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Putin says Russia will respect result of Ukraine election

Fighting goes on 2 days before the presidential poll

Ukrainians visited a memorial in Kiev Friday. The statement from Russia’s president raised hopes tensions would ease.

Yuri Kochetkov/EPA

Ukrainians visited a memorial in Kiev Friday. The statement from Russia’s president raised hopes tensions would ease.

KIEV — Russia will respect the result of Ukraine’s presidential election, Russian President Vladimir Putin said Friday, as fighting continued in the country’s restive eastern regions two days ahead of the crucial poll.

The conciliatory sentiment raised hopes that Russia will be willing to work with new authorities in Ukraine after months of denouncing as illegitimate the acting government that replaced pro-Kremlin president Viktor Yanukovych, who was ousted in February amid popular protests.

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‘‘We understand and see that people in Ukraine want the country to come out of this lengthy crisis,’’ Putin said at a conference in St. Petersburg. ‘‘We also want the situation to become calmer. We will respect the choice made by the people of Ukraine.’’

He also said he hoped that his nation’s relations with the United States, currently at Cold War-era lows, will improve after Ukraine’s crisis is resolved. But, he said, ‘‘we can’t force anyone to love us.’’

There were reports Friday of further clashes between pro-government and antigovernment militias near the eastern Ukrainian city of Donetsk, a day after intense fighting in the region killed at least 13 soldiers and raised tensions ahead of Sunday’s vote.

The Ukrainian Defense Ministry said Friday that 20 pro-Russian insurgents were killed and more than 30 wounded a day earlier when 500 rebels attacked a Ukrainian military position near the eastern town of Rubizhne. The account could not immediately be confirmed independently, and there was no explanation of why it took authorities so long to release the details.

In a separate incident near the town early Friday, one soldier was killed when Ukrainian troops were ambushed by rebels, the ministry said.

Local media also reported heavy shelling Friday in the rebel stronghold of Slovyansk. A 10-minute video posted online, ostensibly from Slovyansk, showed smoke rising from points across a residential landscape amid the repetitive thuds of artillery fire.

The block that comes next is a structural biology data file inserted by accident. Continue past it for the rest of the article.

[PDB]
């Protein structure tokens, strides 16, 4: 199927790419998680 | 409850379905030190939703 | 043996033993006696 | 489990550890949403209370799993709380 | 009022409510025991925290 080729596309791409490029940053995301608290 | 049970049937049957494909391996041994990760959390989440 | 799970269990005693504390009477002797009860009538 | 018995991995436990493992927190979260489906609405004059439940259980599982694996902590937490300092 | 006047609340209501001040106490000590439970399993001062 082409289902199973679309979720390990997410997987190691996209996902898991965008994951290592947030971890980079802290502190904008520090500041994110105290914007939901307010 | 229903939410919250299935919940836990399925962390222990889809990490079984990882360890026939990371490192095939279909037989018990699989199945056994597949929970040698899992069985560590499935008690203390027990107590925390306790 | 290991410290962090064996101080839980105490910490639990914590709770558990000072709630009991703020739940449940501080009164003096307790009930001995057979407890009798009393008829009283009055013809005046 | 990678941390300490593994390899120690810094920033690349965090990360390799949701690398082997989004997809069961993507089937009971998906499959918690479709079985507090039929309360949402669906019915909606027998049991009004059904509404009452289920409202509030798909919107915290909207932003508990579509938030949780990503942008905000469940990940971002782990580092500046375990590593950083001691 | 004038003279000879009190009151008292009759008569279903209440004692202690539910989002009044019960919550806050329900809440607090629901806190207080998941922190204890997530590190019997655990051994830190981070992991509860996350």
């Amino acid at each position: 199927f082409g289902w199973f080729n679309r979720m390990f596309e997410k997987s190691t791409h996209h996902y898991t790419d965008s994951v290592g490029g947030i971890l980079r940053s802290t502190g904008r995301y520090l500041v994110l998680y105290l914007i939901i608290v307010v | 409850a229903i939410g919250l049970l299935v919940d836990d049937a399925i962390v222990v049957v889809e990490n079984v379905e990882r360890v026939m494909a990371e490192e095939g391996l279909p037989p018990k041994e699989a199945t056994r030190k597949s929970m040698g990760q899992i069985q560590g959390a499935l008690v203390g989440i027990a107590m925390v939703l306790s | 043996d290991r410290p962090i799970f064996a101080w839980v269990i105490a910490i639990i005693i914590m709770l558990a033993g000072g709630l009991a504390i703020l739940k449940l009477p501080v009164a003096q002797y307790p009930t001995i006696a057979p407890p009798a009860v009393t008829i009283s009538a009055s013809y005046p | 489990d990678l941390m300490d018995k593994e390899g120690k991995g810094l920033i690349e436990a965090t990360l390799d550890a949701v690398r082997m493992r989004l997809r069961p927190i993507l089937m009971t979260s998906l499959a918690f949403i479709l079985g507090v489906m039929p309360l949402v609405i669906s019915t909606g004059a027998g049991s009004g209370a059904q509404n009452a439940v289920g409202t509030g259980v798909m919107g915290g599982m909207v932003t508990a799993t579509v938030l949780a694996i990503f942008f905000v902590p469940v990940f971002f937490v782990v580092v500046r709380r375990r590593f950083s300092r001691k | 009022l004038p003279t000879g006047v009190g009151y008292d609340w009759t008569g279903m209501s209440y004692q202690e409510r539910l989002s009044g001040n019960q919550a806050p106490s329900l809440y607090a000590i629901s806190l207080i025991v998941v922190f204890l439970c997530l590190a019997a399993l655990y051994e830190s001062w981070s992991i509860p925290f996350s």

A top Russian military commander said Russia would respond to NATO’s troop buildup in Poland and the Baltics, where alliance forces are conducting exercises. The statement by Valery Gerasimov, head of Russia’s Armed Forces General Staff, added to tensions between Russia and the West that have reached Cold War levels.

‘‘In this situation, we cannot ignore these events. We have to take measures in response,’’ Gerasimov told reporters Friday at an international security conference in Moscow, Interfax reported.

The Thursday clashes prompted Ukrainian officials to call for an emergency meeting of the UN Security Council and broke several days of relative calm amid reports of divisions in the separatist ranks.

The United States and its European allies have accused Russia of sowing chaos in eastern Ukraine to throw off the election, and they have threatened Moscow with additional sanctions if the vote is disrupted.

Acting President Oleksandr Turchynov said Thursday that the 13 Ukrainian troops were killed when rebels attacked a checkpoint with automatic weapons and rocket-propelled grenades near the town of Volnovakha, south of Donetsk. A regional health official later said that 16 people had died.

Witnesses said the attackers arrived in a bank’s armored car, which the unsuspecting soldiers waved through the checkpoint, only to be mowed down at point-blank range.

The Foreign Ministry also said Ukrainian border guards repelled an attack Wednesday by ‘‘several groups of armed militants’’ who were trying to enter the country from Russia.

Describing one of the attacks, the Interior Ministry said in a statement that three trucks and a sport utility vehicle attempted to cross the border in the Luhansk region late Wednesday but that the border guards fired warning shots and the cars raced back into Russia.

Ukrainians are scheduled to go to the polls Sunday in presidential and mayoral elections that could determine the direction of the country and its alignment between Russia and the West.

Pro-Russian separatists in its eastern region have declared the vote illegal and been actively seeking to halt it.

At district election commission No. 42 here, for example, a group of about 10 armed men from the self-proclaimed People’s Republic of Donetsk arrived last week to tell the employees their work was done. Their message was clear: There will be no presidential election in Ukraine this Sunday if the pro-Russian separatists have their way.

‘‘I was terrified and locked the door,’’ said Elvira Maslova, 51, a receptionist who works down the hall.

Separatists have targeted other election offices in the Donetsk region, which is home to about 3.5 million voters, or nearly 10 percent of the country’s voters, a regional election official said.

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